so basically, cut the positive battery wire, and install the diode in between. then the power will only flow to the motors electrical system, not from the electrical system into the battery :D

Billy Golightly
05-13-2008, 10:22 PM
That sounds simple enough. Now how do I determine what size/type of diode I need?

05-13-2008, 10:57 PM
well, you need to know the voltage at the opposing side of the wire. if the pulse generator is putting out 100 volts, you need one rated at 100 volts. if its 200, you need one rated at 200 volts. all ya gotta do is figure out how many volts the pulse-generator puts out. Personally, i would give it about an extra 50 volts higher than the rated output for the pulse generator just to ensure no problems will arise from a possible high-rpm voltage spike.

i seriously doubt you will need a diode that can withstand high current flow, as that 9 volt wont be pushing much amperage through it, so probably something 250-500milliamperes will do just fine.

so, if the generator creates 200 volts, grab something around 250 volt resistance rating, and 250-500milliamperes current carrying capacity.

Havent been to radioshack for diodes, so you may not even get an amperage rating choice. this isnt too critical anyways, as it doesnt affect the diode's one-way flow characteristics, just how much amperage it can handle flowing through it.

OH and the diode should have an arrow on it. pretty obvious, the arrow points in the direction of the electrical flow. arrow should look like this

05-14-2008, 01:18 AM
300rman has it already answered pretty well :)

You can get a diode from Radioshack or www.digikey.com

Here's one that would probably do the trick with a ton of over kill built in. This part cost about $0.40 too... not exactly expensive.


datasheet for it: http://www.onsemi.com/pub/Collateral/MR850-D.PDF

if you want to look at others, do a search on diode rectifier on digikey.

Good luck with it!

Billy Golightly
05-14-2008, 10:45 AM
Thanks for the input guys. I searched around onthe radioshack website and found a few that I think will do the trick, hopefully they are instock at the one here in town. It'd be nice to have this thing all wired up and ready to go permanently by this weekend.

Billy Golightly
05-14-2008, 08:59 PM
Well I don't know what the hell I did. I made up the battery pack using a 9v, soldered and wired in the diode (was wrong direction the first time but I redid it and got it right). I grounded the battery and run the positive down to the wiring harness in the same place I had the old 9v snap connector soldered in...and now I have the exact same amount and type of spark as I did to start with before I did anything. It wont spark worth a *Edited**Edited**Edited**Edited* at low speed and is awesome once the motors turning over. UGH what a piece of *Edited**Edited**Edited**Edited* I can't believe I had it going and working, tried to get rid of the cob job and now its back to the same stuff again. Damnit.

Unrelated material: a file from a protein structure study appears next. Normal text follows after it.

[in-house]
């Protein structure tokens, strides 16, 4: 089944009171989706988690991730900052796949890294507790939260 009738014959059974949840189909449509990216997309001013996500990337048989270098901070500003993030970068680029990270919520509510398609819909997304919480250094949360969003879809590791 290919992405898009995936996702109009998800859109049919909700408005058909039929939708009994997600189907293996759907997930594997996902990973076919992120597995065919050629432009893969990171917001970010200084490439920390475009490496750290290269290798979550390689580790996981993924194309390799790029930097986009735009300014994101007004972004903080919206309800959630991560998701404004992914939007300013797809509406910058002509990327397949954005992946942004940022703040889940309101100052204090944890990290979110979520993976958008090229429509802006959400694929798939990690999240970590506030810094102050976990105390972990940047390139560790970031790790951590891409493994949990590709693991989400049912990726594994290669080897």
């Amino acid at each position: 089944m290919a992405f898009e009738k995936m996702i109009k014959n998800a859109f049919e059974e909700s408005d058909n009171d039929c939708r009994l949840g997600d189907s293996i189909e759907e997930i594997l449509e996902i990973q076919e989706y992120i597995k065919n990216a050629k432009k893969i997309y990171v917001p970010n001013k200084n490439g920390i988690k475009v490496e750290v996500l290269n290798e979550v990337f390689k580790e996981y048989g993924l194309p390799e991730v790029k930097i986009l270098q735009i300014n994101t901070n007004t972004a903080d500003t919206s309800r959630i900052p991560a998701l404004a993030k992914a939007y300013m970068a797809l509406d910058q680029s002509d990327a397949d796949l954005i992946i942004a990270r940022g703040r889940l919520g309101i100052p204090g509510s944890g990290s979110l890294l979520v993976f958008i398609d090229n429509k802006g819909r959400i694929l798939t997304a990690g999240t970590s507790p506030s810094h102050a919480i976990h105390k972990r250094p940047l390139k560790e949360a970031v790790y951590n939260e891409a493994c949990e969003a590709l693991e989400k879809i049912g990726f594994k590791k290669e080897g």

05-15-2008, 08:22 AM
Billy - did you install the diode yet? Maybe you have it in backwards.

Billy Golightly
05-15-2008, 09:23 AM
Nope, Diodes in straight tested it with a volt meter and that'd mean the battery is still up too. I'm gonna go over my solder joints and stuff today and see if I can figure out.

05-15-2008, 10:19 AM
You probably already checked this, but a battery can show voltage and still be "bad". If you have another one to try, give that a shot too.

You'll find the gremlin...you KNOW it works, which is a big help.

Billy Golightly
05-15-2008, 11:40 AM
Well this morning I figured I'd give it a try and see what happened, maybe it fixed itself overnight :lol: This time, with nothing changed from last night except for putting the spark plug back in and the boot on, it kept back firing a lot when I would kick it. I determined that perhaps the charge from the battery was disrupting the spark timing in the CDI box. It still didn't spark good at low speeds like it was before, but had excellent spark at faster speeds which has been the issue all a long.

So, I opened up my plastic case that held the battery and simply un hooked it. Put the snap connector and diode back into the case, screwed the lid down and clamped it back to my frame.


Shut off


shut off


shut off


shut off.

And I kicked 50 times on the damn thing last night with the battery hooked up to it and never even so much as farted. No back fires, no pops, NOTHIN. I have not pulled the plug and wire again yet to visually check the fire at low speeds but from the ease of it cranking I'm sure it is. I cannot get my head wrapped around this, it makes no damn logical sense at all! BUT its working this time and I'm gonna leave the MFer alone cause its cranking easy again and that was my goal to begin with.

05-15-2008, 03:32 PM
Sure sounds like a bad connection somewhere to me.


Fiddle with wires...

Doesn't work....

Fiddle with wires..

Works again...

I bet when you actually ride that at some point it will revert back to "Doesn't work".

For your sake, however, I hope I'm totally wrong on that :)

05-16-2008, 12:15 AM
I'm sorry but I don't see how putting 9V DC into a high voltage AC circuit is going to help it.

Billy Golightly
05-16-2008, 12:19 AM
I don't either and I don't have any explanation for how exactly it worked but it did, thats all I know.

Billy Golightly
05-16-2008, 07:46 PM
I cranked it up again before I loaded it into the truck this evening, 3rd kick and it popped right off!

Billy Golightly
05-20-2008, 08:59 PM
Cranked up really easily at the track. 2 kicks when cold with no throttle, 3-4 with the throttle wide open when it was warm and had been ran a bunch. Still an infinitely better setup then it was before thats for sure.